Vasanthi Chandrasekaram '90 is an executive at Apple.
Smita Srinivas '92 is director of Technological Change and Urban Social Policy Unit at Columbia University. She earned her M.S in physics from Yale University, and a Ph.D in economic development and technology planning from M.I.T.
Emily Willis '96 is payload operations director at NASA working on the International Station program.
Ronni Fantini '97 is working on microwave transmission systems in Raytheon. Raytheon paid her for her master's in electrical engineering.
Melissa Eblen '99 is assistant professor of physics at Carleton College. She earned her Ph.D. in physics from the University of Minnesota.
Alexa Mattheyses '00 is a postdoctoral fellow in cellular biophysics at the Rockefeller Research Institute in New York.
Corin Benedict '01 teaches science at Thetford Academy, the oldest secondary school in Vermont.
Cassandra Royce '02 is working on a Ph.D. at the University of Chicago School of Medicine.
Efrosyni Seitaridou '02 completed her Ph.D in applied physics at Caltech and is now an assistant professor at Emory College.
Banu Demirkiran '03 works at Goldman Sachs in risk management.
Fatima Toor '04 is working on a Ph.D. in electrical engineering at Princeton University.
Molly Mulligan '05 is completing her Ph.D. from the University of Massachusetts.
Carolyn Tewksbury '07 works at the Kirkland Air Force Base on classified projects.
Graduate Schools Attended by Smith Physics Majors
Boston College (law school)
Boston University (management)
California Techical Institute (applied physics)
Cornell University (materials science; physics)
Dartmouth College (engineering; engineering management)
Duke University (medical physics; physics)
Harvard University (applied physics; biology)
Long Beach State (social work)
Mayo Clinic (medical school)
Portland State University (education)
Princeton University (engineering)
Purdue University (engineering)
Smith College (education)
University of California. Berkeley (architecture; building science; education; physics)
University of Californina, San Diego (mathematics)
University of Chicago (medical school)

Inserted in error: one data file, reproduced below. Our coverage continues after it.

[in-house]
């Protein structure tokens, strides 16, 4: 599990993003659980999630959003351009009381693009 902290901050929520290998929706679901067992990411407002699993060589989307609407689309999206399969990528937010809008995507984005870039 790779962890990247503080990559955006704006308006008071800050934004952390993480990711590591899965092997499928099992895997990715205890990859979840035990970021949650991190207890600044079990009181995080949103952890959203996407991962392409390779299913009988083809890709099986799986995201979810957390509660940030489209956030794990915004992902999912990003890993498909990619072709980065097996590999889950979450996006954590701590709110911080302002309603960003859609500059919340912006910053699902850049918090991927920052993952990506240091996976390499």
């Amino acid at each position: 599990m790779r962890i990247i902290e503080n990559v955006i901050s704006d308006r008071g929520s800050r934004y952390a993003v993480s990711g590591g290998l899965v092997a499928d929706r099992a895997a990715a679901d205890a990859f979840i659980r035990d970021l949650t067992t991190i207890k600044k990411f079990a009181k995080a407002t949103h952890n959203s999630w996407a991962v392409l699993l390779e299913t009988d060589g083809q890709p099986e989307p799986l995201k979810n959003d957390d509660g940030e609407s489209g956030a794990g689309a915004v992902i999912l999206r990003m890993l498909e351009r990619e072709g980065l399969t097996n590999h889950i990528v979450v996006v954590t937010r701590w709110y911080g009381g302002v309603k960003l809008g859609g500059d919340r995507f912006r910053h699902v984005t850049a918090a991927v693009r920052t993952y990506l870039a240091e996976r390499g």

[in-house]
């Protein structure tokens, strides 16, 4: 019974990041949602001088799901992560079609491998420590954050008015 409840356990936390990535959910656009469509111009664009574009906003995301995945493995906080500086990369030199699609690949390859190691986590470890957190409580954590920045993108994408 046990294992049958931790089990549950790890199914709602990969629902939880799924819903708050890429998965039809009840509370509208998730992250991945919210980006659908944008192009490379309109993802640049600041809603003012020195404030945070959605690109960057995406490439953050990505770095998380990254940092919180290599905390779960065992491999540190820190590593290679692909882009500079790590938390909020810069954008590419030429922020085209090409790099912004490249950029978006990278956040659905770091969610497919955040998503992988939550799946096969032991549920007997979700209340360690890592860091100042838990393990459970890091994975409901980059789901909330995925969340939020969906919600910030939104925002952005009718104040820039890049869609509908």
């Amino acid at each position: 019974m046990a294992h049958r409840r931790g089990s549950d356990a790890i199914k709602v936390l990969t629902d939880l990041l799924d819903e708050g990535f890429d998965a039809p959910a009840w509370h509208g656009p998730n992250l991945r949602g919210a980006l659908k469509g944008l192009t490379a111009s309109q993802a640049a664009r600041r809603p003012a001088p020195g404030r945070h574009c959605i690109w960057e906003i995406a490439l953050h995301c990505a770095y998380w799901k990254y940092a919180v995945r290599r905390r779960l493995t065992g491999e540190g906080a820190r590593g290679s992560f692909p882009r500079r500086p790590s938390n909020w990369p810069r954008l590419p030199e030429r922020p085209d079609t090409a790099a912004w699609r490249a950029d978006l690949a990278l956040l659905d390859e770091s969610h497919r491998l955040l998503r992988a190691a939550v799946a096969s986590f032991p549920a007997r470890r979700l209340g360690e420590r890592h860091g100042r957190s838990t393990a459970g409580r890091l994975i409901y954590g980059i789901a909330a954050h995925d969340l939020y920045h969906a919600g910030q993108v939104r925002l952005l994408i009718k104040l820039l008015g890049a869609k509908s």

University of Colorado (astrophysics; physics)
University of Massachusetts, Amherst (engineering; physics)
University of Michigan (biophysics)
University of Minnesota (physics)
University of Oregon (physics)
University of Rochester (engineering)
University of Washington (electrical engineering)
Feedback From our Graduates
"When I finished at Smith, I went straight to grad at Georgia Tech to get my masters in electrical engineering. The other students in my research group were so surprised at how well prepared I was having come from a 'girls school'—remember, this is the South where most people have not heard of Smith. They quickly learned to have respect for my educational background! It was interesting to go from an environment with 100% women, to one with about 10 percent women, which is typical of engineering schools. We adjusted quickly and in general, I think the men were glad to have us around, although we did have to prove ourselves intellectually, which wasn't hard since the Smith professors had prepared us so well! Even to this day, when people see my resume, they ask why my GPA at Georgia Tech was higher than my GPA at Smith, I always reply, 'Because Smith was a lot harder.'"
"In May, I had the opportunity to be part of the U.S. delegation to the 2nd International Conference on the Status of Women in Physics, which took place in Rio de Janeiro, Brazil. It was a fascinating look at the challenges women face in pursuing physics around the world from the U.S. and U.K. to Tunisia, Botswana and China. It really makes you appreciate the leading role that institutions like Smith can play in encouraging women to go into and stay with physics... Although I hadn't had as much coursework as other students when I arrived at grad school, I did find that all of my research experience gave me a big jump start on my colleagues from bigger schools."
"Everyone here is very impressed with the amount of Math we have as undergraduates at Smith. Apparently they don't even really teach tensors or calculus of variations to the undergrad engineering majors here. Thank you! I'm ahead of the game in at least one area. I think it will make my math course in the fall much easier."
"It is a very challenging environment, but everyday I appreciate so much more that I studied physics. It helps me immensely in my work...The analytical and mathematical knowledge I had attained through physics has proven to be of great value in my profession."
"I came to Smith from India in '96 determined to pursue a major in physics. To my joy the department was wonderful and with a laser sharp focus on academics...The overlap of electronics courses, circuits, programming, mathematics and lab experience made the confluence of physics, CS and engineering almost seamless."